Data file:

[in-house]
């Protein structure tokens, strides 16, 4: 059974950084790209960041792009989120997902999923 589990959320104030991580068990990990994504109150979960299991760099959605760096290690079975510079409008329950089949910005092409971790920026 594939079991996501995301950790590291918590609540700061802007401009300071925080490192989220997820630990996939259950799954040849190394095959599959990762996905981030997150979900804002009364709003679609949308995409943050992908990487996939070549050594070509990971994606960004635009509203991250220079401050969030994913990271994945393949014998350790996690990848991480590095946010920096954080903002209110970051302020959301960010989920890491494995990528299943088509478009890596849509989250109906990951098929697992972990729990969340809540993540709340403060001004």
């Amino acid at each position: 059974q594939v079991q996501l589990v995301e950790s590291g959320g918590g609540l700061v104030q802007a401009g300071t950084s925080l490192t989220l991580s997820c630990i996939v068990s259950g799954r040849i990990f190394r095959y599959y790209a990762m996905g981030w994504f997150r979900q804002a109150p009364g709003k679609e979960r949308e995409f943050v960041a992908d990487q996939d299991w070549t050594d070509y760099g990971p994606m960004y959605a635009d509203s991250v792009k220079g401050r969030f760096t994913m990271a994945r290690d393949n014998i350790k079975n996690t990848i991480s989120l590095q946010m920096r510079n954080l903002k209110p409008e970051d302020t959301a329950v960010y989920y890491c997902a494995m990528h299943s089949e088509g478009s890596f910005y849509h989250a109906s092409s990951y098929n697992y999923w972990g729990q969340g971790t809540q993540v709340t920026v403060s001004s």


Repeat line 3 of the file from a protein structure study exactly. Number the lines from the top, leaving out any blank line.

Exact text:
């Amino acid at each position: 059974q594939v079991q996501l589990v995301e950790s590291g959320g918590g609540l700061v104030q802007a401009g300071t950084s925080l490192t989220l991580s997820c630990i996939v068990s259950g799954r040849i990990f190394r095959y599959y790209a990762m996905g981030w994504f997150r979900q804002a109150p009364g709003k679609e979960r949308e995409f943050v960041a992908d990487q996939d299991w070549t050594d070509y760099g990971p994606m960004y959605a635009d509203s991250v792009k220079g401050r969030f760096t994913m990271a994945r290690d393949n014998i350790k079975n996690t990848i991480s989120l590095q946010m920096r510079n954080l903002k209110p409008e970051d302020t959301a329950v960010y989920y890491c997902a494995m990528h299943s089949e088509g478009s890596f910005y849509h989250a109906s092409s990951y098929n697992y999923w972990g729990q969340g971790t809540q993540v709340t920026v403060s001004s």